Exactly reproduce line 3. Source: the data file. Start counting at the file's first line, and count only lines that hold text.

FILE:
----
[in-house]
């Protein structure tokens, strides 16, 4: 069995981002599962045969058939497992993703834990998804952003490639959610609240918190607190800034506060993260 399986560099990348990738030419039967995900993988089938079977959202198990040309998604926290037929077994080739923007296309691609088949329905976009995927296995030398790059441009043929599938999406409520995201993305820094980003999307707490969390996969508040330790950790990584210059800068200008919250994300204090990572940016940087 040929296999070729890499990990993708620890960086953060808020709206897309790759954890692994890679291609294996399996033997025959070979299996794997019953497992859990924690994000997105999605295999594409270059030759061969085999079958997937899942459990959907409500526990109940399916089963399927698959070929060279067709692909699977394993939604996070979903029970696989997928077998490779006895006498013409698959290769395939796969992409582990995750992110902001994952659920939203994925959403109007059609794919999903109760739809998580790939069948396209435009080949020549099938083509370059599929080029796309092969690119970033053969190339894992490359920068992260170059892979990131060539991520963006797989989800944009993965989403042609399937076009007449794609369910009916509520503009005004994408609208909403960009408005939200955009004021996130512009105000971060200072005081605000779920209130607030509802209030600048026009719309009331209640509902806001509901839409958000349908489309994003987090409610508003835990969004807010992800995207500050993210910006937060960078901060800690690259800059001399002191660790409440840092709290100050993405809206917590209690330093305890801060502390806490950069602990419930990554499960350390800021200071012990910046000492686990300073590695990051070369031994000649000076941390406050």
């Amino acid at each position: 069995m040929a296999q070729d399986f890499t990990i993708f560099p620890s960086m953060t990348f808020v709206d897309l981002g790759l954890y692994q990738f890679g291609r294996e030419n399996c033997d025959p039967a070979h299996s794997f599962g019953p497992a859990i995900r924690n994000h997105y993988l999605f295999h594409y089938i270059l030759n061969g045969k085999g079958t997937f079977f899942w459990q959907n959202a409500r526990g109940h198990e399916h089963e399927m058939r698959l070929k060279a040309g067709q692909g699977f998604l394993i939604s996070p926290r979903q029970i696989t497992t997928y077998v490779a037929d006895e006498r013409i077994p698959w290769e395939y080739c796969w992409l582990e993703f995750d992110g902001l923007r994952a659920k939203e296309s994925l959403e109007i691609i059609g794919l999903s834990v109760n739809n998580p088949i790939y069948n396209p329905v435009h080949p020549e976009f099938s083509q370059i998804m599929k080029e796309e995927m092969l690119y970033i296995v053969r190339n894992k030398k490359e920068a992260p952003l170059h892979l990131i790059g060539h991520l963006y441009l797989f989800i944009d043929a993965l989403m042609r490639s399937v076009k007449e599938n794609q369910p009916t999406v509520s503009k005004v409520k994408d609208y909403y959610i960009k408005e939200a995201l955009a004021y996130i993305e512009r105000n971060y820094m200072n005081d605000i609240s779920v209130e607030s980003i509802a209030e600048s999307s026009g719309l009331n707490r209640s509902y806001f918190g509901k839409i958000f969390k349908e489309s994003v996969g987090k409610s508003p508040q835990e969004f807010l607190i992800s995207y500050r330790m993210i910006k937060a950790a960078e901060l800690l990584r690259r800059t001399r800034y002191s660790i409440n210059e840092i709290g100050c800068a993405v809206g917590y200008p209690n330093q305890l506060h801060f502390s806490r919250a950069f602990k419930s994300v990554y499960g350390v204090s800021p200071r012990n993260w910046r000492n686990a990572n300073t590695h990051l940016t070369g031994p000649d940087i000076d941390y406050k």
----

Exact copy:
């Amino acid at each position: 069995m040929a296999q070729d399986f890499t990990i993708f560099p620890s960086m953060t990348f808020v709206d897309l981002g790759l954890y692994q990738f890679g291609r294996e030419n399996c033997d025959p039967a070979h299996s794997f599962g019953p497992a859990i995900r924690n994000h997105y993988l999605f295999h594409y089938i270059l030759n061969g045969k085999g079958t997937f079977f899942w459990q959907n959202a409500r526990g109940h198990e399916h089963e399927m058939r698959l070929k060279a040309g067709q692909g699977f998604l394993i939604s996070p926290r979903q029970i696989t497992t997928y077998v490779a037929d006895e006498r013409i077994p698959w290769e395939y080739c796969w992409l582990e993703f995750d992110g902001l923007r994952a659920k939203e296309s994925l959403e109007i691609i059609g794919l999903s834990v109760n739809n998580p088949i790939y069948n396209p329905v435009h080949p020549e976009f099938s083509q370059i998804m599929k080029e796309e995927m092969l690119y970033i296995v053969r190339n894992k030398k490359e920068a992260p952003l170059h892979l990131i790059g060539h991520l963006y441009l797989f989800i944009d043929a993965l989403m042609r490639s399937v076009k007449e599938n794609q369910p009916t999406v509520s503009k005004v409520k994408d609208y909403y959610i960009k408005e939200a995201l955009a004021y996130i993305e512009r105000n971060y820094m200072n005081d605000i609240s779920v209130e607030s980003i509802a209030e600048s999307s026009g719309l009331n707490r209640s509902y806001f918190g509901k839409i958000f969390k349908e489309s994003v996969g987090k409610s508003p508040q835990e969004f807010l607190i992800s995207y500050r330790m993210i910006k937060a950790a960078e901060l800690l990584r690259r800059t001399r800034y002191s660790i409440n210059e840092i709290g100050c800068a993405v809206g917590y200008p209690n330093q305890l506060h801060f502390s806490r919250a950069f602990k419930s994300v990554y499960g350390v204090s800021p200071r012990n993260w910046r000492n686990a990572n300073t590695h990051l940016t070369g031994p000649d940087i000076d941390y406050k």